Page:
Winter storms devastate the south, impacting virtual learning for Hampton students

William Paul Ellis | Staff Writer

The Trinity River is mostly frozen after a snow storm Monday, Sept. 15, 2021, in Fort Worth, Texas. A frigid blast of winter weather across the U.S. has left more than 2 million people in Texas without power. (Yffy Yossifor/Star-Telegram via AP)

Concurrent winter storms that swept much of the continental United States has left millions throughout the south without power or water for several days, according to The Associated Press

The impact of the winter storms was widespread, with many communities still feeling the aftershock of the weather. 

For many Hampton University students, power outages from the winter storms created a new obstacle for virtual learning. 

Mariah Smith, a sophomore economic major from Houston, Texas, says that living through a utilities crisis while being a student was not just an inconvenience, but it was highly stressful. 

“The power and water outage was [sic] very stressful for my family,” Smith said. “Spending most of the day in the dark with limited food and water was very mentally taxing.” 

Furthermore, Smith feels the severity of the situation was not completely respected by her professors. 

“The power outage caused me to miss days of classes,” she said. “Accommodations were not made by professors once I reached out to them. The vast majority of them did not respond to the emails.”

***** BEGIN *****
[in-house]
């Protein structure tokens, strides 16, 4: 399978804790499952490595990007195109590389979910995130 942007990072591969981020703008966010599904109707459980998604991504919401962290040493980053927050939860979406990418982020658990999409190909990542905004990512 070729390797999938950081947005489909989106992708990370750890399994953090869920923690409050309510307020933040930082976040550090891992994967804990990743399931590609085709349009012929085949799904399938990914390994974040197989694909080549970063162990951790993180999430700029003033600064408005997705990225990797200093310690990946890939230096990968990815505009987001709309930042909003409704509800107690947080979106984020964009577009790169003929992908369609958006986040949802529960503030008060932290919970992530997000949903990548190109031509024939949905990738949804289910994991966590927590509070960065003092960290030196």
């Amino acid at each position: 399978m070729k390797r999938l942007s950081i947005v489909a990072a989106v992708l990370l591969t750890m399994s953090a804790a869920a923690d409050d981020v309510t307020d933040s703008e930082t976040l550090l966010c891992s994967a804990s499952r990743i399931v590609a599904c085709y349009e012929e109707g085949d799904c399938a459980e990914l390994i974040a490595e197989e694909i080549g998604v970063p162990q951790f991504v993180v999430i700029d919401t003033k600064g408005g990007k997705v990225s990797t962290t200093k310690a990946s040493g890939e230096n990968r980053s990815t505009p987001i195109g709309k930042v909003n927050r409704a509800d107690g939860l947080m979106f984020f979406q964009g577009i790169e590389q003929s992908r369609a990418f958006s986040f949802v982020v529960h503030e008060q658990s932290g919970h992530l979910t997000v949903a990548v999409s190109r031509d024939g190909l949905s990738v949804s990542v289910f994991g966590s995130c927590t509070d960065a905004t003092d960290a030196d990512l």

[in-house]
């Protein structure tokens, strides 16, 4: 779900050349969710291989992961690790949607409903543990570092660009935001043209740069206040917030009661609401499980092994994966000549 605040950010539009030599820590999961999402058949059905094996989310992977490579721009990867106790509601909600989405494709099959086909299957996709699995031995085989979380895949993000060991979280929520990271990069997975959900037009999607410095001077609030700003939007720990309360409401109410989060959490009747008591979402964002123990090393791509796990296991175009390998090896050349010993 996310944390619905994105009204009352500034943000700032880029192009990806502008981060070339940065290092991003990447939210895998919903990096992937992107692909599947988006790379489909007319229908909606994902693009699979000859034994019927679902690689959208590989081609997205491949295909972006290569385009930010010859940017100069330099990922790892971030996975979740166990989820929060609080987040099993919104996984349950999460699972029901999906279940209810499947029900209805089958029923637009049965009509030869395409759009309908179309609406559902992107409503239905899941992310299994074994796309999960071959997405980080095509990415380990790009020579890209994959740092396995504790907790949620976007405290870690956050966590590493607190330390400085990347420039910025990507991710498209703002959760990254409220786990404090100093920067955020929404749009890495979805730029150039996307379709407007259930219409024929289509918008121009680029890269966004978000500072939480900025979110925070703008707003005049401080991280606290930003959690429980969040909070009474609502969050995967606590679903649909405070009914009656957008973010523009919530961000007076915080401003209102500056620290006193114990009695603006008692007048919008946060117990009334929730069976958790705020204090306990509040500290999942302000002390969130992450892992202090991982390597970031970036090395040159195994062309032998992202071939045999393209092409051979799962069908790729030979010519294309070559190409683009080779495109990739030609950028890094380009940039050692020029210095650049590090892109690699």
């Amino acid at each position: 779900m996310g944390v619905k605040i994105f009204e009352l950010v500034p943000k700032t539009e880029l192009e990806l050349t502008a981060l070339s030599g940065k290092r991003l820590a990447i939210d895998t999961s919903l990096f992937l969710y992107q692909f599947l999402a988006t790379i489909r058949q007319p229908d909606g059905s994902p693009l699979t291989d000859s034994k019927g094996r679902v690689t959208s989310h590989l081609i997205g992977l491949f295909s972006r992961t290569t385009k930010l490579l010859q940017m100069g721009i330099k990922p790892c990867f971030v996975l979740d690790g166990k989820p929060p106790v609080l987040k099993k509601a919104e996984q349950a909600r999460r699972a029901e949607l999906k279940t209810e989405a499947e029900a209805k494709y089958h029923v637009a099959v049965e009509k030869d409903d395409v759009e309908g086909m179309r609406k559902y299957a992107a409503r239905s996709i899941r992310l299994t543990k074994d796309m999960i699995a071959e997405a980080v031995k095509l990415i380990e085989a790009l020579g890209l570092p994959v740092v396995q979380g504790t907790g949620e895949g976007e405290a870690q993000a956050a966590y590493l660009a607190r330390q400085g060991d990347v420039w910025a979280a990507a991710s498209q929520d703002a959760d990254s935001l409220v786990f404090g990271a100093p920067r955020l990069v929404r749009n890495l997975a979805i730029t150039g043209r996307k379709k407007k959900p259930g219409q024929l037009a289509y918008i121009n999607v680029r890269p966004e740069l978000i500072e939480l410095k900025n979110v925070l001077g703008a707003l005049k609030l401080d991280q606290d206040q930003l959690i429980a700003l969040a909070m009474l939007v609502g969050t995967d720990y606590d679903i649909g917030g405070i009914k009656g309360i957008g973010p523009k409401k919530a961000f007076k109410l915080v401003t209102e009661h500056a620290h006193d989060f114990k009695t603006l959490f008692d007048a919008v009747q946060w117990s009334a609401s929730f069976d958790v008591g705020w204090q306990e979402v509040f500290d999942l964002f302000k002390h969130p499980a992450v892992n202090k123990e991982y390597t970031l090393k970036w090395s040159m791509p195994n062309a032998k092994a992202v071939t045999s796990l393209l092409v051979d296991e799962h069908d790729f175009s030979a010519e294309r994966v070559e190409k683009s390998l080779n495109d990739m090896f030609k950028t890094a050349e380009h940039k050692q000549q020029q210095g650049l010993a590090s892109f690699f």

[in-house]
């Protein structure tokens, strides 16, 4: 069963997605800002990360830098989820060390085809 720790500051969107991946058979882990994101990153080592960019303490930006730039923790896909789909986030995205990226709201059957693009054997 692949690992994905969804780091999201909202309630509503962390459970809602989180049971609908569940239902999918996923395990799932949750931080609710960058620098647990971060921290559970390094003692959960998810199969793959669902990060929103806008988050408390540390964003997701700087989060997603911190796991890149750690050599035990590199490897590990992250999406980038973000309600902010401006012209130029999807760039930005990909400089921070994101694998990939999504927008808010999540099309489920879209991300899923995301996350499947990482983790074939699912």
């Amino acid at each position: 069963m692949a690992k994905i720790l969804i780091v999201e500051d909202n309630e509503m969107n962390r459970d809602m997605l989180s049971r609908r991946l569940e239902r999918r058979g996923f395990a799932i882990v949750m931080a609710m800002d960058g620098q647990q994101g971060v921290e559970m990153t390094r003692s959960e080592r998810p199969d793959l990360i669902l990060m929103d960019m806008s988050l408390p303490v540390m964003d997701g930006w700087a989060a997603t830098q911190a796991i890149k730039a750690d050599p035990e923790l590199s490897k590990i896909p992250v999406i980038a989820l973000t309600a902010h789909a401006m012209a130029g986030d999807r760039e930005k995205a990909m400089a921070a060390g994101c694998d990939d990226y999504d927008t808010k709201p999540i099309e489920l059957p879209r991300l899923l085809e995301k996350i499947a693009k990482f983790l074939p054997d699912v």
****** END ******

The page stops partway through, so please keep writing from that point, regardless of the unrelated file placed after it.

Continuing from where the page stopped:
For Brianna Cry, a senior kinesiology major from Jackson, Mississippi, a lack of power and water for multiple days further exacerbated her angst connected to an atypical final year at Hampton. 

“Of course, being engaged in online learning this year has been somewhat difficult for most students,” Cry said. “But not having power, water or internet for days has left me with a lot of assignments to catch up on during my last weeks of college. 

The storms, known unofficially as Winter Storm Uri and Winter Storm Viola, left deep southern states such as Texas, Louisiana and Mississippi covered in ice—a rarity for this region. This most notably led to a power outage crisis in Texas, caused by an Electric Reliability Council of Texas (ERCOT) infrastructure failure, according to a report from CBS. 

According to its website, ERCOT is a nonprofit corporation that operates Texas’ electrical grid and supplies power for more than 90 percent of the state’s electrical needs. 

ERCOT is unique in being the only deregulated energy market in the nation, meaning that it is completely disconnected from the national power grid and was ultimately unable to borrow power from other states. 

The domino effect of a power outage not only led to food and water shortages but is also connected to dozens of deaths according to the Texas Tribune

The impact of the winter storms was widespread, with many communities still feeling the aftershock of the weather. 


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